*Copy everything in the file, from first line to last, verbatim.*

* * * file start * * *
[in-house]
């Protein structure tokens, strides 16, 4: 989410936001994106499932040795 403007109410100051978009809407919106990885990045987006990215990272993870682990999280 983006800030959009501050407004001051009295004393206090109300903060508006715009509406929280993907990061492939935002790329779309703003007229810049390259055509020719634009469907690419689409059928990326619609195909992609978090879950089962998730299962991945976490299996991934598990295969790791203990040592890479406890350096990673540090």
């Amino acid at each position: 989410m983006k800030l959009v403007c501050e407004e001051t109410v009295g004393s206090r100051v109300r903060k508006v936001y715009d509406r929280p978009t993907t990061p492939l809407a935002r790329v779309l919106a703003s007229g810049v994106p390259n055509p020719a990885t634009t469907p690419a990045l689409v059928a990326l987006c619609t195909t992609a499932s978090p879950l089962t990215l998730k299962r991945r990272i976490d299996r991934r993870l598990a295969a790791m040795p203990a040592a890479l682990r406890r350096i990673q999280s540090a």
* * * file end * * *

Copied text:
[in-house]
């Protein structure tokens, strides 16, 4: 989410936001994106499932040795 403007109410100051978009809407919106990885990045987006990215990272993870682990999280 983006800030959009501050407004001051009295004393206090109300903060508006715009509406929280993907990061492939935002790329779309703003007229810049390259055509020719634009469907690419689409059928990326619609195909992609978090879950089962998730299962991945976490299996991934598990295969790791203990040592890479406890350096990673540090």
């Amino acid at each position: 989410m983006k800030l959009v403007c501050e407004e001051t109410v009295g004393s206090r100051v109300r903060k508006v936001y715009d509406r929280p978009t993907t990061p492939l809407a935002r790329v779309l919106a703003s007229g810049v994106p390259n055509p020719a990885t634009t469907p690419a990045l689409v059928a990326l987006c619609t195909t992609a499932s978090p879950l089962t990215l998730k299962r991945r990272i976490d299996r991934r993870l598990a295969a790791m040795p203990a040592a890479l682990r406890r350096i990673q999280s540090a």